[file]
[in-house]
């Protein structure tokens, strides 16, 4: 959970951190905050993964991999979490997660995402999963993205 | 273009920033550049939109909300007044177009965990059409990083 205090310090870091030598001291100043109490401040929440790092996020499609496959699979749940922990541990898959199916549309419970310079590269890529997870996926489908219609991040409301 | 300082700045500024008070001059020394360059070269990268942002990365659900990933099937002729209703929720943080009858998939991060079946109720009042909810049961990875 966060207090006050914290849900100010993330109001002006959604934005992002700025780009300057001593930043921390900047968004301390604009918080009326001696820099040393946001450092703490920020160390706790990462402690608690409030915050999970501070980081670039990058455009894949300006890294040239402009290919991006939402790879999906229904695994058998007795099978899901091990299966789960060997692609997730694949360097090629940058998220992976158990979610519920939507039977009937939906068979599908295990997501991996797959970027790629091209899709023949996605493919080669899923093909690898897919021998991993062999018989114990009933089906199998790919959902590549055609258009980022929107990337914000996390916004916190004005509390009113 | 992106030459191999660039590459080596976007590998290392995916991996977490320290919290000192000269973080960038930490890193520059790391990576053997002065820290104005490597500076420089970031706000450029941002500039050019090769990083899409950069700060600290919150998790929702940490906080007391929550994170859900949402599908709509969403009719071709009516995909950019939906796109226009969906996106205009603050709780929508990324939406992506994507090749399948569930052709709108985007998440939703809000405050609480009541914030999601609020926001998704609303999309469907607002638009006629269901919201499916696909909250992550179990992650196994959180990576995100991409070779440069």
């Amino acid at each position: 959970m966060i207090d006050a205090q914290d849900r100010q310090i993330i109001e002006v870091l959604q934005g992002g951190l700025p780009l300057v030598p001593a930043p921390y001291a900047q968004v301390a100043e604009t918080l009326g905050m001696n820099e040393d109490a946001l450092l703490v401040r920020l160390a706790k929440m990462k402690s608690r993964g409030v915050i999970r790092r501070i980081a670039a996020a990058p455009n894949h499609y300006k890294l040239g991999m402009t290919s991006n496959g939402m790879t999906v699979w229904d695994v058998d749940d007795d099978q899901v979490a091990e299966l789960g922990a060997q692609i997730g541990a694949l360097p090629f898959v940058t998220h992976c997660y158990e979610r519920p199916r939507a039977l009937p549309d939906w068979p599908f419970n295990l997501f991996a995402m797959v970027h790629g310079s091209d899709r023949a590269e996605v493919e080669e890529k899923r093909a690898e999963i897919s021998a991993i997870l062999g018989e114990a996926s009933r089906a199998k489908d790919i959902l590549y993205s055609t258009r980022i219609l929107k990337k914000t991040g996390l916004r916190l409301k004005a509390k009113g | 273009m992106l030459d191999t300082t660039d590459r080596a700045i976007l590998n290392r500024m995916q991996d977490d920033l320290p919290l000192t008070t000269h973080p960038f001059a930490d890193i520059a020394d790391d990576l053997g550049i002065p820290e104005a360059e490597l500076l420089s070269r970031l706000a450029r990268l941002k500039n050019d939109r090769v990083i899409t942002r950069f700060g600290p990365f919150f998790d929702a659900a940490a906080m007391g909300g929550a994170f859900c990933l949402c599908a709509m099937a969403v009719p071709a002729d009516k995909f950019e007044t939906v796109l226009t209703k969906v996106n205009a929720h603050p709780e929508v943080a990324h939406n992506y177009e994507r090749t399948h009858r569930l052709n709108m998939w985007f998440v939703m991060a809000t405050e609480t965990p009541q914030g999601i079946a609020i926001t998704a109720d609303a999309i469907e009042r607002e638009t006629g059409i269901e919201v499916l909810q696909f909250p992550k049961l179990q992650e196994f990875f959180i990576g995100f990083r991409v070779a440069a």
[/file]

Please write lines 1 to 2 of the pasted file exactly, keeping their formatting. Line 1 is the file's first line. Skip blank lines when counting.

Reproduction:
[in-house]
């Protein structure tokens, strides 16, 4: 959970951190905050993964991999979490997660995402999963993205 | 273009920033550049939109909300007044177009965990059409990083 205090310090870091030598001291100043109490401040929440790092996020499609496959699979749940922990541990898959199916549309419970310079590269890529997870996926489908219609991040409301 | 300082700045500024008070001059020394360059070269990268942002990365659900990933099937002729209703929720943080009858998939991060079946109720009042909810049961990875 966060207090006050914290849900100010993330109001002006959604934005992002700025780009300057001593930043921390900047968004301390604009918080009326001696820099040393946001450092703490920020160390706790990462402690608690409030915050999970501070980081670039990058455009894949300006890294040239402009290919991006939402790879999906229904695994058998007795099978899901091990299966789960060997692609997730694949360097090629940058998220992976158990979610519920939507039977009937939906068979599908295990997501991996797959970027790629091209899709023949996605493919080669899923093909690898897919021998991993062999018989114990009933089906199998790919959902590549055609258009980022929107990337914000996390916004916190004005509390009113 | 992106030459191999660039590459080596976007590998290392995916991996977490320290919290000192000269973080960038930490890193520059790391990576053997002065820290104005490597500076420089970031706000450029941002500039050019090769990083899409950069700060600290919150998790929702940490906080007391929550994170859900949402599908709509969403009719071709009516995909950019939906796109226009969906996106205009603050709780929508990324939406992506994507090749399948569930052709709108985007998440939703809000405050609480009541914030999601609020926001998704609303999309469907607002638009006629269901919201499916696909909250992550179990992650196994959180990576995100991409070779440069």